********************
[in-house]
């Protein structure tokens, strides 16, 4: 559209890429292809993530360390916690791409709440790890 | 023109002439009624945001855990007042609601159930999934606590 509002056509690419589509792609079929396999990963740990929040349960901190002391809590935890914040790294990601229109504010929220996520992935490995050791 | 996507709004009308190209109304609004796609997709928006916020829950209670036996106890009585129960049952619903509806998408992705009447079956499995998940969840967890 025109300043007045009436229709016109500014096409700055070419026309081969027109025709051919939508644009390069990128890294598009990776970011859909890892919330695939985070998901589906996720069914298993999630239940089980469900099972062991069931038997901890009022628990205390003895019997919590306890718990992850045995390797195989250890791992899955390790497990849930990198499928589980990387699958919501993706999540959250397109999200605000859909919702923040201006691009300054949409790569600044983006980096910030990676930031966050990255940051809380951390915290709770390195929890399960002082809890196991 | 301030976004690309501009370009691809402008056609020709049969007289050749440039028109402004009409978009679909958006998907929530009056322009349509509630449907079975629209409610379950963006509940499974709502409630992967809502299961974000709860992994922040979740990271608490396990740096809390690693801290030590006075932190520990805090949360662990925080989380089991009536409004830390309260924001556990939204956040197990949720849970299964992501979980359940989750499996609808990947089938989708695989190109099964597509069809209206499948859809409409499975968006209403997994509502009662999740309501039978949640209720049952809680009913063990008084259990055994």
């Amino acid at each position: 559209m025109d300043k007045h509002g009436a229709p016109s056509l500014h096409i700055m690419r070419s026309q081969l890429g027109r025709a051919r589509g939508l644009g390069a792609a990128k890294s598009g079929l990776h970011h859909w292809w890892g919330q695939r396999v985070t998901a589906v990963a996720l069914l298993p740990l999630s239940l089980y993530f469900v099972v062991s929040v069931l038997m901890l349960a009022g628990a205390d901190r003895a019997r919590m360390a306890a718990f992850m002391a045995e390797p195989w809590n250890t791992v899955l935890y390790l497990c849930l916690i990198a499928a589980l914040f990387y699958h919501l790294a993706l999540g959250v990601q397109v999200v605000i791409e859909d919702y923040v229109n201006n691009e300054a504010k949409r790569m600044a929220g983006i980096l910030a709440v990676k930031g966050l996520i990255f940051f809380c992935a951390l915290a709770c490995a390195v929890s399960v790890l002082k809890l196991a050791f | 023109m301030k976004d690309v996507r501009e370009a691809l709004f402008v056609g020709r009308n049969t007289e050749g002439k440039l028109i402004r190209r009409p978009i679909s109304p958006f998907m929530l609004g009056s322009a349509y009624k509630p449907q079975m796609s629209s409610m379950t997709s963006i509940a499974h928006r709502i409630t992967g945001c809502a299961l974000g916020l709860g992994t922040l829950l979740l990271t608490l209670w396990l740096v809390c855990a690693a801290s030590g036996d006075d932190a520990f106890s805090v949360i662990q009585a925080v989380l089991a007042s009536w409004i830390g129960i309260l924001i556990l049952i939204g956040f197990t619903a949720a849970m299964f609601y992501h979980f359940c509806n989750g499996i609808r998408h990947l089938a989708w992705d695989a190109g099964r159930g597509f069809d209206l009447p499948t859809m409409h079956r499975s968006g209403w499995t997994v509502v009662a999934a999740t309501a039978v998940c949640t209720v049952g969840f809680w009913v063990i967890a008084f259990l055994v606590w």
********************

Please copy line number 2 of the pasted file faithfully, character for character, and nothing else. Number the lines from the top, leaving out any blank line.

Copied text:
């Protein structure tokens, strides 16, 4: 559209890429292809993530360390916690791409709440790890 | 023109002439009624945001855990007042609601159930999934606590 509002056509690419589509792609079929396999990963740990929040349960901190002391809590935890914040790294990601229109504010929220996520992935490995050791 | 996507709004009308190209109304609004796609997709928006916020829950209670036996106890009585129960049952619903509806998408992705009447079956499995998940969840967890 025109300043007045009436229709016109500014096409700055070419026309081969027109025709051919939508644009390069990128890294598009990776970011859909890892919330695939985070998901589906996720069914298993999630239940089980469900099972062991069931038997901890009022628990205390003895019997919590306890718990992850045995390797195989250890791992899955390790497990849930990198499928589980990387699958919501993706999540959250397109999200605000859909919702923040201006691009300054949409790569600044983006980096910030990676930031966050990255940051809380951390915290709770390195929890399960002082809890196991 | 301030976004690309501009370009691809402008056609020709049969007289050749440039028109402004009409978009679909958006998907929530009056322009349509509630449907079975629209409610379950963006509940499974709502409630992967809502299961974000709860992994922040979740990271608490396990740096809390690693801290030590006075932190520990805090949360662990925080989380089991009536409004830390309260924001556990939204956040197990949720849970299964992501979980359940989750499996609808990947089938989708695989190109099964597509069809209206499948859809409409499975968006209403997994509502009662999740309501039978949640209720049952809680009913063990008084259990055994």